Assignment for the week of 11/2

What if you had to introduce yourself to someone in movement with no (or minimal) dialogue? Well, guess what? You do!

You can approach this in many different ways, but here are some possibilities:

You could use your chronology as a starting point, going from birth to your current age while highlighting different events. Make sure you do not act things out or mime them

You could also think about it a bit more abstractly from the get go....what makes you YOU? Make a list of qualities. How would you  express those qualities in movement. 

These are just a couple of suggestions. You may come up with other strategies. You can use as many different tracks of music as you want in your choreographic process; however, you should plan to perform your piece for the class in silence.


Tara E., Grade 12: I approached this assignment by starting out with how I developed as a dancer, beginning from the first time I walked into the studio. I started with basic Dance 1 class exercises , when I was just learning technique, and then moved on to extensions, and so forth. This assignment was challenging because I didn't want it to seem like I was just stealing all of Ms.Pommiss's exercises. It was easy to have her exercises as a starting point and have the opportunity to introduce myself without limits. I don't really like performing without music, mainly because you have to make up your own rhythm instead of basing it off of the music. It's pretty challenging.

Millie N., Grade 10:Introducing myself with movement was much harder than I anticipated. I assumed that it would come naturally to me because I am constantly expressing myself through movement every time I dance. I didn't realize how difficult it would be to essentially choreograph a dance that represented what I represent as a person. When I took into consideration what the assignment actually was, I realized that this went beyond expressing myself, and I had to take that concept literally. I approached this assignment in different ways, in that through my choreography, I go back and forth between describing my traits and characteristics with dance, and describing different important moments in my life through dance. I felt as though this would keep the dance more interesting and give it more depth. I choreographed the dance in silence so that the movements were a reflection on my life, rather than a reflection of the music.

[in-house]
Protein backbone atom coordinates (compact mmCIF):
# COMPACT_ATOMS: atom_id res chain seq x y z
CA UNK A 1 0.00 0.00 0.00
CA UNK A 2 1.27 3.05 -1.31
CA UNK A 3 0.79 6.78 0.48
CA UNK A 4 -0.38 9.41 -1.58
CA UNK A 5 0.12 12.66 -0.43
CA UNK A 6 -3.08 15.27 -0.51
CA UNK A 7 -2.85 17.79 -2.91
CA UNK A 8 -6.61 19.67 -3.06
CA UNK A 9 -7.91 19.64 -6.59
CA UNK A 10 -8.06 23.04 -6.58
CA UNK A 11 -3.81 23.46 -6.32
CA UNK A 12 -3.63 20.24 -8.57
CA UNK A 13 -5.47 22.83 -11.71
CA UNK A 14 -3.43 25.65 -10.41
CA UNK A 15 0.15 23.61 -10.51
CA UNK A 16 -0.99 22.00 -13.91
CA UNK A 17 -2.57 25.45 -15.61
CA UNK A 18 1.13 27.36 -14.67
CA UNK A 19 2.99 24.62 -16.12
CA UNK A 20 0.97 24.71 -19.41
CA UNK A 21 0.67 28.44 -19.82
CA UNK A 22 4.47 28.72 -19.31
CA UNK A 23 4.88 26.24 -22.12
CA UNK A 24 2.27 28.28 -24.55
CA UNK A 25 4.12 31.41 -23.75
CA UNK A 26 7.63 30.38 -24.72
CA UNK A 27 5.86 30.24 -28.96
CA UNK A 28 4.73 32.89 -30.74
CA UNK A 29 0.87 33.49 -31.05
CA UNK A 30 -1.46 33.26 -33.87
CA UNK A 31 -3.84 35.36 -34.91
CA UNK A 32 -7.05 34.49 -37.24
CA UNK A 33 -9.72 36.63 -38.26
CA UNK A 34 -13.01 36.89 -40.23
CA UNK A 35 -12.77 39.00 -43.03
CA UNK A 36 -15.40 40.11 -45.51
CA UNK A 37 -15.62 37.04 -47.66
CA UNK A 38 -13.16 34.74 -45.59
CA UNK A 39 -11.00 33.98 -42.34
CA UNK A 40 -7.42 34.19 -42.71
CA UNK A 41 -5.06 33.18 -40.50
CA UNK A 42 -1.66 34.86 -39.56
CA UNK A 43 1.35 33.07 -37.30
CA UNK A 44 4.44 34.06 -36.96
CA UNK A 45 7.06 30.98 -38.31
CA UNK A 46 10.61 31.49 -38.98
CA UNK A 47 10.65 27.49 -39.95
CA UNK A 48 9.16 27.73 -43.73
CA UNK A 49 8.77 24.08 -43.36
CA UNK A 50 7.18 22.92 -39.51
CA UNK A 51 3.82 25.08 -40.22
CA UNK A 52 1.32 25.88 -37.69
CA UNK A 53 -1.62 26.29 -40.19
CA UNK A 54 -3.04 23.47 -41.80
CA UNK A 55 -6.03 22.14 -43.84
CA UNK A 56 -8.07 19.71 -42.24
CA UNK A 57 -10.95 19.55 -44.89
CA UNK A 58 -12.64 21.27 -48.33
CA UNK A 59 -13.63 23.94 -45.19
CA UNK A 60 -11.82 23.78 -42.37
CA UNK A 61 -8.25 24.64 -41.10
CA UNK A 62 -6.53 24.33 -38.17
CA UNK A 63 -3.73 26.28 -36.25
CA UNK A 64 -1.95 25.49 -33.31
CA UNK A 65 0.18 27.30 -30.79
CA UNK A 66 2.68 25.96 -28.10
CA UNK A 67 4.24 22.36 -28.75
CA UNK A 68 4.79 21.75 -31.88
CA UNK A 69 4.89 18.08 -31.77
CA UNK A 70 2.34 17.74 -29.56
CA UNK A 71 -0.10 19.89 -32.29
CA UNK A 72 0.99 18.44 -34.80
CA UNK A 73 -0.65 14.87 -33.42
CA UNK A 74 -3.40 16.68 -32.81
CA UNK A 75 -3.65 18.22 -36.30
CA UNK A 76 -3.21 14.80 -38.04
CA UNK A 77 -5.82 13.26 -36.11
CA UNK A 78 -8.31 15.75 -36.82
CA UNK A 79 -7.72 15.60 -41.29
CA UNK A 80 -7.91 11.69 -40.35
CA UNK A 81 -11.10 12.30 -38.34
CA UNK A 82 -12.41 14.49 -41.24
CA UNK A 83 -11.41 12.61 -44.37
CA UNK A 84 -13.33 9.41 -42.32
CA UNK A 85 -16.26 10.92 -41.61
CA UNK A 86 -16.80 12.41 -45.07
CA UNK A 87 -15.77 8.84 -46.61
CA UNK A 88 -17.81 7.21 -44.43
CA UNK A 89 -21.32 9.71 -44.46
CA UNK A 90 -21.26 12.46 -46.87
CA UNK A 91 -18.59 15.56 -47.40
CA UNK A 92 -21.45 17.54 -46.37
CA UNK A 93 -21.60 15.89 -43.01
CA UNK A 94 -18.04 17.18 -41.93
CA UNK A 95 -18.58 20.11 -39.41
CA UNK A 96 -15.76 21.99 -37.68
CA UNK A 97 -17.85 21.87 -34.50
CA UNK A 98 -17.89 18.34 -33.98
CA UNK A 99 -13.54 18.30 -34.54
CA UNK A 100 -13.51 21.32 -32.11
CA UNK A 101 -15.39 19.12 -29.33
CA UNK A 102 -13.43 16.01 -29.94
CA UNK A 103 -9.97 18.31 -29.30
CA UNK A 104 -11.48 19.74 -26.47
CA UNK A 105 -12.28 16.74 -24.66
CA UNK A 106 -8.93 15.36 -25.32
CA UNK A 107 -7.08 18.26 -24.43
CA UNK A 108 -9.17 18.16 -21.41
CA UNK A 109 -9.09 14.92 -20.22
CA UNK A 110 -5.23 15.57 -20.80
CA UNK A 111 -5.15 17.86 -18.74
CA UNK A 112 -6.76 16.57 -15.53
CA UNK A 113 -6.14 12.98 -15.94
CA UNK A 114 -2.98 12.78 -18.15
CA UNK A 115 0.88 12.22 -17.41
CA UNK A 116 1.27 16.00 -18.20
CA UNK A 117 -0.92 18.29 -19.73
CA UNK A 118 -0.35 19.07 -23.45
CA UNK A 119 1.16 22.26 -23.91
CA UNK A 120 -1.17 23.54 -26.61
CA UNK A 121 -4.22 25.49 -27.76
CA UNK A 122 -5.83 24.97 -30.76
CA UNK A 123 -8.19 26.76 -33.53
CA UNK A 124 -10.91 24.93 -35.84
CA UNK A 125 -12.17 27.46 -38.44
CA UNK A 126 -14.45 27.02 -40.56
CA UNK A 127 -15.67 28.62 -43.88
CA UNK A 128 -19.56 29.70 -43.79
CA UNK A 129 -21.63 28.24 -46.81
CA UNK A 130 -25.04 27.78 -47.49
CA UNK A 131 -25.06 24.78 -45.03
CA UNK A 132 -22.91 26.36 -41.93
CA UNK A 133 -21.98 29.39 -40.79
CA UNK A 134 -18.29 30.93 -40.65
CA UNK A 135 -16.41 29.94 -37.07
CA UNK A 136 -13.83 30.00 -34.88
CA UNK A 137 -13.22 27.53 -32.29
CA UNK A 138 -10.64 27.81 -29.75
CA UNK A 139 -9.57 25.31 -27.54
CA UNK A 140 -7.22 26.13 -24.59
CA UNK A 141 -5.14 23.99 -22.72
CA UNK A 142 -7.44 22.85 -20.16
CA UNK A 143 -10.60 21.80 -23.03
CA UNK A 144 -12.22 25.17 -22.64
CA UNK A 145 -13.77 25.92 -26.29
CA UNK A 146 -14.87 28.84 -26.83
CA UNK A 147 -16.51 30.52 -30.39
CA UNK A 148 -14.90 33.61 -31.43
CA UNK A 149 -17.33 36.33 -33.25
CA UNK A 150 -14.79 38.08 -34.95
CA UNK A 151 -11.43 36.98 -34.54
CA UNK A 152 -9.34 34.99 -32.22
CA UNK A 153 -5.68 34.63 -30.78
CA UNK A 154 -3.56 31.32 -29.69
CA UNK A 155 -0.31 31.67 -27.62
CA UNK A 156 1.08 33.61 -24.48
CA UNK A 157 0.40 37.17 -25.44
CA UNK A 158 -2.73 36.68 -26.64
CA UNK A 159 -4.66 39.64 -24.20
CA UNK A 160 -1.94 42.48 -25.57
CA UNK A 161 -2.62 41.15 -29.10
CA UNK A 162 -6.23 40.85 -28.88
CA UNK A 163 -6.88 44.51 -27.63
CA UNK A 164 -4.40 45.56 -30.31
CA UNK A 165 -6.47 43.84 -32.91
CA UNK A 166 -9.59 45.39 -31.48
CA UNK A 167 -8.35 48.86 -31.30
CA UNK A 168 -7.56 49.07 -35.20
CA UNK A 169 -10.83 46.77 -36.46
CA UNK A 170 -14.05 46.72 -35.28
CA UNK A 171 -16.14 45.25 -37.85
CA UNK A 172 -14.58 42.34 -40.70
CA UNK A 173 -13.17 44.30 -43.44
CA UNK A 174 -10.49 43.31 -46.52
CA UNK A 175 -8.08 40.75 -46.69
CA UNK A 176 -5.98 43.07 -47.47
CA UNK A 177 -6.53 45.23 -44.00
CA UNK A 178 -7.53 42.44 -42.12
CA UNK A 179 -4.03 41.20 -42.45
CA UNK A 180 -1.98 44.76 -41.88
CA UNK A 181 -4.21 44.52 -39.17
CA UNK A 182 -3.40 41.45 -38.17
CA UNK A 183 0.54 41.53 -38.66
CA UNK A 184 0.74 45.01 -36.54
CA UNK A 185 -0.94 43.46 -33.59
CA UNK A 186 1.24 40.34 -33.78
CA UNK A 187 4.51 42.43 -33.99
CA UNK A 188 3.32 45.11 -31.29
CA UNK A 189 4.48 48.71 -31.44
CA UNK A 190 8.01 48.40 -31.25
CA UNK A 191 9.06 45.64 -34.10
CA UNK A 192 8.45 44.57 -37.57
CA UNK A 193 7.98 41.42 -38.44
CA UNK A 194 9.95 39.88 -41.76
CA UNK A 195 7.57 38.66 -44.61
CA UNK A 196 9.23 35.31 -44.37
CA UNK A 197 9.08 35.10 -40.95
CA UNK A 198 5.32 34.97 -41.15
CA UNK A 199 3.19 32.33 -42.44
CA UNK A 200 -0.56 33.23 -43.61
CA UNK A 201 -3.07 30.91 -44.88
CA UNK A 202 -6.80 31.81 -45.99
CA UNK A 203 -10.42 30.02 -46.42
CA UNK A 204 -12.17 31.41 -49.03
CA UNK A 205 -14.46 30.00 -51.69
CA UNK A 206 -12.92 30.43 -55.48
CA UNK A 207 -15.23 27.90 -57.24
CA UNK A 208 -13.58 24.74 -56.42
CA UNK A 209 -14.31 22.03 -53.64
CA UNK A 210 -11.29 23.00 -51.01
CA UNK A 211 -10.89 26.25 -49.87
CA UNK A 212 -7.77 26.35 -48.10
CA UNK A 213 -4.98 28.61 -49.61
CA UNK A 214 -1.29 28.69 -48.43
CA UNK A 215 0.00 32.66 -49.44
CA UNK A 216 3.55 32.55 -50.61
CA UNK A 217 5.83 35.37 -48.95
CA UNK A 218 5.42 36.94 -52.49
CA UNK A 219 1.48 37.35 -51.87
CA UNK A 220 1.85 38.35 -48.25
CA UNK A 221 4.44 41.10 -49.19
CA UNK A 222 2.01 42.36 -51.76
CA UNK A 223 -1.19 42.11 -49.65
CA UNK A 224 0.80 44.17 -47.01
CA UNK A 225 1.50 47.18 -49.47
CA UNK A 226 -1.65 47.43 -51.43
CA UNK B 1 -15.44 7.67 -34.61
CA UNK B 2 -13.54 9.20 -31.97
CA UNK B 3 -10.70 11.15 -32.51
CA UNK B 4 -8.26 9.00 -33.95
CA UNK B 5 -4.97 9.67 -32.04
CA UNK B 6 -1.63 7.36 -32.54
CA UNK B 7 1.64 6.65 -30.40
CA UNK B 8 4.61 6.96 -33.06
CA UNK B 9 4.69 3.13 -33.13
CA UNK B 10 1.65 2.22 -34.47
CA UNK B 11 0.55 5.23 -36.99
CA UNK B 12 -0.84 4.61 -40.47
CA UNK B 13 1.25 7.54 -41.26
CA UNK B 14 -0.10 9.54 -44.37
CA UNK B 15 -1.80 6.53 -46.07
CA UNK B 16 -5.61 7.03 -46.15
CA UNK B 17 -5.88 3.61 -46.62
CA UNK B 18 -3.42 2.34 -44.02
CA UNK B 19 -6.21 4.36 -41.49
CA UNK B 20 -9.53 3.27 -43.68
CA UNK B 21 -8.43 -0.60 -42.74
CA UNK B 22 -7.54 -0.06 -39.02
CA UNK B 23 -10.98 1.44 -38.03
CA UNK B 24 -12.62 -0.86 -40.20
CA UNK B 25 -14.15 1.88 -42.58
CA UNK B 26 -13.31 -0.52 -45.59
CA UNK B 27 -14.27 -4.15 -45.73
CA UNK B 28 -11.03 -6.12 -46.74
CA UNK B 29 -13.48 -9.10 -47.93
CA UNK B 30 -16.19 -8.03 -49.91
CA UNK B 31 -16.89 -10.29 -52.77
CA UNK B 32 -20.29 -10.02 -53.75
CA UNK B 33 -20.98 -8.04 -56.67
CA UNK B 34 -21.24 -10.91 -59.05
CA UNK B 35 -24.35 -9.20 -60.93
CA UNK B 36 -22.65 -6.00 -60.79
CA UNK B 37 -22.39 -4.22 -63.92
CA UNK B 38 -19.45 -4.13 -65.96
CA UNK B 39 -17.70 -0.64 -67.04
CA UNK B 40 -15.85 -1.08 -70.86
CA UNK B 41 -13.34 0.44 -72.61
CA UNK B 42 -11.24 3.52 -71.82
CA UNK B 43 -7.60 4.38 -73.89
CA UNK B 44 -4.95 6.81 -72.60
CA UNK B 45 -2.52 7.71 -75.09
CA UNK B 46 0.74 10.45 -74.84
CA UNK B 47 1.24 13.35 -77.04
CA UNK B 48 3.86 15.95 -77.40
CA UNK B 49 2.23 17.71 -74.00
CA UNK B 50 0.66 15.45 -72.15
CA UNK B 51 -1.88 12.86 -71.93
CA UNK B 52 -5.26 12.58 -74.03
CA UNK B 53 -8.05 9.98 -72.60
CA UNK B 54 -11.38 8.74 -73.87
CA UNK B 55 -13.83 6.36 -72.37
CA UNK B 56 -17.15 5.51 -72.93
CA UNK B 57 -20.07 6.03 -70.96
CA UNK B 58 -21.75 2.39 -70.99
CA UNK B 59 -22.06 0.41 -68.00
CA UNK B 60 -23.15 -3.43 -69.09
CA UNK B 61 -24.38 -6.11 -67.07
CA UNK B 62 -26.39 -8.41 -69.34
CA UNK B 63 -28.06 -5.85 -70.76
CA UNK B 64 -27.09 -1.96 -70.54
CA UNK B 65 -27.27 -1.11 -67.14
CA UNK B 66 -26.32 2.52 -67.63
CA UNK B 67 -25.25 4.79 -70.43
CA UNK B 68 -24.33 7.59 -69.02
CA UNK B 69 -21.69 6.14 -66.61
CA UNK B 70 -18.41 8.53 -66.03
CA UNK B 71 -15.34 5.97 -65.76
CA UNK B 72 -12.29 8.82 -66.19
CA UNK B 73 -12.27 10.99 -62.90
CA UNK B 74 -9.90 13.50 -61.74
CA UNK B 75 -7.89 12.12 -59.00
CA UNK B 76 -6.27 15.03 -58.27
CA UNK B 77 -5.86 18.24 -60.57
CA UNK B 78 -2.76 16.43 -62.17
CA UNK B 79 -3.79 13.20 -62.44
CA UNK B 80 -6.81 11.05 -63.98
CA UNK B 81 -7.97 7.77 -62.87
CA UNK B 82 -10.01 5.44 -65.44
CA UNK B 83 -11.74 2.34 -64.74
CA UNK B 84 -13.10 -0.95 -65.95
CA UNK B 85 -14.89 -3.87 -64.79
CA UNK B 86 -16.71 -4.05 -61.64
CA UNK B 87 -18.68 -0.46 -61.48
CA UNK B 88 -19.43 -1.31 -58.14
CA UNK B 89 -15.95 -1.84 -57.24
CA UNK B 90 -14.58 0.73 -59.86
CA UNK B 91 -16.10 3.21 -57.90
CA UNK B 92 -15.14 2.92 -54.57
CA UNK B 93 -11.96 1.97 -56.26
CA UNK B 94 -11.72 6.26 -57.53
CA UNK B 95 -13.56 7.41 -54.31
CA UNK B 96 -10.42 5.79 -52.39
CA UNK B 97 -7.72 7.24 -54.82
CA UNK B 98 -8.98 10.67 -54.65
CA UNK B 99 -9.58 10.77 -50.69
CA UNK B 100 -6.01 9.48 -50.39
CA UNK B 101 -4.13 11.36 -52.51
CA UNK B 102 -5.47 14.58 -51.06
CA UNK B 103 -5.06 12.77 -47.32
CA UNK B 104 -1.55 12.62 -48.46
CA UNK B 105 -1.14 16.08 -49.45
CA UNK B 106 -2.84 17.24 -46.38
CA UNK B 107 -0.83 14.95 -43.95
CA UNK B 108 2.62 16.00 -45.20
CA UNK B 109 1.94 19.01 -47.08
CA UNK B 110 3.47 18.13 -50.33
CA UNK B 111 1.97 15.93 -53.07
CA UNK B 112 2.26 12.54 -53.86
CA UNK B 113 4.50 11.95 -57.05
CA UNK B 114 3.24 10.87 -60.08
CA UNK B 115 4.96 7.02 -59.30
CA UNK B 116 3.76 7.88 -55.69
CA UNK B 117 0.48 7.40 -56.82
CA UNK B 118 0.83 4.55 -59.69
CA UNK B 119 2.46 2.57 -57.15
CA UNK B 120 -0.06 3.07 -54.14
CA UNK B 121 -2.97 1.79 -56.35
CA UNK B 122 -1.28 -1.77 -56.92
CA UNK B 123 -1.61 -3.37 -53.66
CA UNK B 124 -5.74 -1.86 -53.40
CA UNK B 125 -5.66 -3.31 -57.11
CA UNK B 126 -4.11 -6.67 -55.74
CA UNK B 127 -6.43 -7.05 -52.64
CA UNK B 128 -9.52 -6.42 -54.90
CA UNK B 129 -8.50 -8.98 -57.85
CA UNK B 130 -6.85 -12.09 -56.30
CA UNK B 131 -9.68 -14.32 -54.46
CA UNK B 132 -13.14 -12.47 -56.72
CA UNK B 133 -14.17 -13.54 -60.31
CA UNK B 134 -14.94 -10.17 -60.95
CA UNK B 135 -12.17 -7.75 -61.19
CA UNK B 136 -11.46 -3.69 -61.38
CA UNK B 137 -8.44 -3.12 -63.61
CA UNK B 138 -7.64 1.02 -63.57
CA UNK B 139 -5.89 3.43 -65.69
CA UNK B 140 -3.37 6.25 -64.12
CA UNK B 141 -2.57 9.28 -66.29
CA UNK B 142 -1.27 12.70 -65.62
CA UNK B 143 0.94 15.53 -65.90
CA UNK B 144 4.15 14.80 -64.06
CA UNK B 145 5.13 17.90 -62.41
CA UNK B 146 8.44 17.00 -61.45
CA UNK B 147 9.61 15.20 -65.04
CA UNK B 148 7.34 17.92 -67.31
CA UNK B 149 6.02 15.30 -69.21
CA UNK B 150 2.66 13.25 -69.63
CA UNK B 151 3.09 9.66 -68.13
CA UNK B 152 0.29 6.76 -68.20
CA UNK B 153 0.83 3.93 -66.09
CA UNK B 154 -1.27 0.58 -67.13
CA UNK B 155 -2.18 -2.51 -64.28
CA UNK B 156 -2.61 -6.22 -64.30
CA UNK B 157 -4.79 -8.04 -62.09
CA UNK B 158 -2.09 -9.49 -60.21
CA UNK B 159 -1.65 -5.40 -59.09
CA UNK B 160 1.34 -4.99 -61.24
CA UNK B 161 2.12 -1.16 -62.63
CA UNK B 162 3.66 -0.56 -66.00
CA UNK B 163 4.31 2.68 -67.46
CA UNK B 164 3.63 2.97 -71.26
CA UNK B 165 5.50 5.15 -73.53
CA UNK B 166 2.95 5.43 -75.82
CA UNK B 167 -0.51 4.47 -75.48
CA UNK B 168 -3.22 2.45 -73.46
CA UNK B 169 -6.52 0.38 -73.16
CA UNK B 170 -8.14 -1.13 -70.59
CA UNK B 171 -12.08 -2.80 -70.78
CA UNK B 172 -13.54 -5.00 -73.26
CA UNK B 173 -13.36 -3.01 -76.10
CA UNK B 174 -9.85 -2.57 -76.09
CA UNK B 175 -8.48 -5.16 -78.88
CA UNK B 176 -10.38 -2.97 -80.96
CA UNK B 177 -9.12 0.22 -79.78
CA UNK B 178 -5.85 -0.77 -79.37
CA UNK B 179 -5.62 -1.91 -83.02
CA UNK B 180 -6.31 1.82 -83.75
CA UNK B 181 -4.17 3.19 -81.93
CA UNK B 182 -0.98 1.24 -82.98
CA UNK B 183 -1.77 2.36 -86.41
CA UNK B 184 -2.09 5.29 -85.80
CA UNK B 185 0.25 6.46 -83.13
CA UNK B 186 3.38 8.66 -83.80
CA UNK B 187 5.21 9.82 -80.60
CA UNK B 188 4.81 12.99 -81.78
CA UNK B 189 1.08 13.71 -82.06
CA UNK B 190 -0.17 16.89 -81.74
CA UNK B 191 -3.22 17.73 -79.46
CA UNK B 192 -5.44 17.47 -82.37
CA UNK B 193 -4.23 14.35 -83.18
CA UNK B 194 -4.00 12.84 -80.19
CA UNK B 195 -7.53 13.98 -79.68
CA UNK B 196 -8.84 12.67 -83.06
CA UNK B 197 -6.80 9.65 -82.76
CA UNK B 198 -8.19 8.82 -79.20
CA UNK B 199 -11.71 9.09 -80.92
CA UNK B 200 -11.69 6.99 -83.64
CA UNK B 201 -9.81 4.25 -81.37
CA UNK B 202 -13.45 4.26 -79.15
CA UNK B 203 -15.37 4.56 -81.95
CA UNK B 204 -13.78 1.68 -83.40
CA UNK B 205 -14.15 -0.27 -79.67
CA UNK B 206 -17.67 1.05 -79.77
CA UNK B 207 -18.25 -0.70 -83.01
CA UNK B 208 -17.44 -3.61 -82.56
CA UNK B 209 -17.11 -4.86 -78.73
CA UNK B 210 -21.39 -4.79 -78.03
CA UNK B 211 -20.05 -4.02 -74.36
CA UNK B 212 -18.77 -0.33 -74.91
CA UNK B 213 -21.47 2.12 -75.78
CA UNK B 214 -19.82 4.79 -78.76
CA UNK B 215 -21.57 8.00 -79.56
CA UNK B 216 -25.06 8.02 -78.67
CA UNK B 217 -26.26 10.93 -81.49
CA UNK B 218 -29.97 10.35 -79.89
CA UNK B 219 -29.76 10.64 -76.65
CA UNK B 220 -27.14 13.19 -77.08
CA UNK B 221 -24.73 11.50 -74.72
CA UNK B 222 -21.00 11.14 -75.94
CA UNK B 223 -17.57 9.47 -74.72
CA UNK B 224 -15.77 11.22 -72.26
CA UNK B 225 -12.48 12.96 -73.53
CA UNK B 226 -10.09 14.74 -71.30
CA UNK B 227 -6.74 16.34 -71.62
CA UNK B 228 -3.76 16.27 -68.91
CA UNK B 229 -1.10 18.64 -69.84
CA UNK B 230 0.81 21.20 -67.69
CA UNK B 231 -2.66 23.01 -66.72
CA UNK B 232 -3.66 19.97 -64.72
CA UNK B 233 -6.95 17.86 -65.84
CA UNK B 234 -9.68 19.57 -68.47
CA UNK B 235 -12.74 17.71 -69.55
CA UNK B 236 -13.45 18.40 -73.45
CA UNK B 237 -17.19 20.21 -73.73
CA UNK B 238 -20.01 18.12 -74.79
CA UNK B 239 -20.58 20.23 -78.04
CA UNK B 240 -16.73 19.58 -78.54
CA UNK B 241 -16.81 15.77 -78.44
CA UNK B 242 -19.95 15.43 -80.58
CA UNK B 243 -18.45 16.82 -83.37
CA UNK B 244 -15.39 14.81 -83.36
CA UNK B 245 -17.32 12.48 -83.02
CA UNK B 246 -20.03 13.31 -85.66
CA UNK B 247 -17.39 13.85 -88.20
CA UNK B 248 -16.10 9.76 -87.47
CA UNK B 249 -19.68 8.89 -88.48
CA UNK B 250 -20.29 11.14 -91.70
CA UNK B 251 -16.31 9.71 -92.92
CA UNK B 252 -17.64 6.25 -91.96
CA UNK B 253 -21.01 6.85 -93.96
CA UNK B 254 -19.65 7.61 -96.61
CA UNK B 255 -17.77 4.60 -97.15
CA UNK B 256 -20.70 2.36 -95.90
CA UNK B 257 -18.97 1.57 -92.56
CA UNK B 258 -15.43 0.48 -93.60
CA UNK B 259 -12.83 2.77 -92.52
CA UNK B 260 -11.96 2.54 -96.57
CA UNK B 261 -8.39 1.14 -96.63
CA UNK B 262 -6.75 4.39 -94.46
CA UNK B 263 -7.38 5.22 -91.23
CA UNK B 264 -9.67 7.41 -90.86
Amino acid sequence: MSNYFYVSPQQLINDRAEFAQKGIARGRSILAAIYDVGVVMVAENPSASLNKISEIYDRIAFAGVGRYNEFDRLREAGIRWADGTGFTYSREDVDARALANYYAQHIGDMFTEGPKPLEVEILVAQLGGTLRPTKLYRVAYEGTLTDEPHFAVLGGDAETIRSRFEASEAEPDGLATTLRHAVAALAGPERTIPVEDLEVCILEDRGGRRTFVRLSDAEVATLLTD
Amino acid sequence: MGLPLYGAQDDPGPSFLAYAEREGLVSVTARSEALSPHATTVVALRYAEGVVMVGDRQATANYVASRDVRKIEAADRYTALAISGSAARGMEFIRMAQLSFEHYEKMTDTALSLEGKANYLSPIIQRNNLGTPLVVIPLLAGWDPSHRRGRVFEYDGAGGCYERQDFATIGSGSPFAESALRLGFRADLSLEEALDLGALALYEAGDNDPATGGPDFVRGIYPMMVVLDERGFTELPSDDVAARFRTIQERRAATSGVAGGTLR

Gemma G., Grade 11: I approached the dance by thinking of prime qualities that I have as well as aspects of my life that make me the person that I am. For example, I am very energetic, talkative, and moody which were things I wanted to express through movement. Aspects of my life, such as: I live in NYC, I practice Gymnastics, I go to high school, and I have divorced parents are all things that I would tell someone if I were introducing myself to them. I then decided that the most effective and clear way to portray this would be with not only dance, but also words. I cut out ten pieces of paper and wrote the attribute, or quality that I identify with on each one. I incorporated each piece of paper by moving with it. I then proceeded to the next piece of paper.

Clare T., Grade 11: Without music, certain movements look awkward, but some movements are more powerful and mean more when there is quiet. Trying to make the rhythm fit the silence is hard because you have to create your own beat, but it makes the dance more interesting to the viewers.

Oneysha B., Grade 12: When I heard about this assignment, I knew it would be challenging. Not because it would be hard for me to introduce myself through dance, but because it would be hard for me to dance without music. In much of the dance I do, music plays a large and crucial role. Introducing myself through dance would be difficult enough, and doing so without music would be nearly impossible. That being said, I got started. I turned on a song I’d always wanted to choreograph to, and I began moving. I tried to think about the pinnacle moments in my life. The moments that define me as a person, and the moments that, if left out, would leave me incomplete.